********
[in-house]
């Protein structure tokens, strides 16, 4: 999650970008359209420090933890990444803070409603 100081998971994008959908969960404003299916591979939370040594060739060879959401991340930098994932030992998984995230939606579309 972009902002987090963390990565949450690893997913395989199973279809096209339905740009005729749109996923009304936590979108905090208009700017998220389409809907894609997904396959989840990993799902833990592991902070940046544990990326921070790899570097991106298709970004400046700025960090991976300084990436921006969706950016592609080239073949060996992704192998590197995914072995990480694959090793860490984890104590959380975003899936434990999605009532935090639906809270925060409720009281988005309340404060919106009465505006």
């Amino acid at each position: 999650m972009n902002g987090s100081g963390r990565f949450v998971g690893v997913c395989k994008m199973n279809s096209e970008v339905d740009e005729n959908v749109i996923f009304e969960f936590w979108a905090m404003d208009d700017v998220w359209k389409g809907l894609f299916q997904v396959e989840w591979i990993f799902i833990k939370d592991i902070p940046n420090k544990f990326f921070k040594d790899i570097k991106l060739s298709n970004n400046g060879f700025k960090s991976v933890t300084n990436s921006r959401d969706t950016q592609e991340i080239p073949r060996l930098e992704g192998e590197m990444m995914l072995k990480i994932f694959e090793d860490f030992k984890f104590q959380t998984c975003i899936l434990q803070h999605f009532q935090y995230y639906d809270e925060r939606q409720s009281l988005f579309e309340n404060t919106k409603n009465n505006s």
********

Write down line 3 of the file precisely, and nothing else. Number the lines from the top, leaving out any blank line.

């Amino acid at each position: 999650m972009n902002g987090s100081g963390r990565f949450v998971g690893v997913c395989k994008m199973n279809s096209e970008v339905d740009e005729n959908v749109i996923f009304e969960f936590w979108a905090m404003d208009d700017v998220w359209k389409g809907l894609f299916q997904v396959e989840w591979i990993f799902i833990k939370d592991i902070p940046n420090k544990f990326f921070k040594d790899i570097k991106l060739s298709n970004n400046g060879f700025k960090s991976v933890t300084n990436s921006r959401d969706t950016q592609e991340i080239p073949r060996l930098e992704g192998e590197m990444m995914l072995k990480i994932f694959e090793d860490f030992k984890f104590q959380t998984c975003i899936l434990q803070h999605f009532q935090y995230y639906d809270e925060r939606q409720s009281l988005f579309e309340n404060t919106k409603n009465n505006s």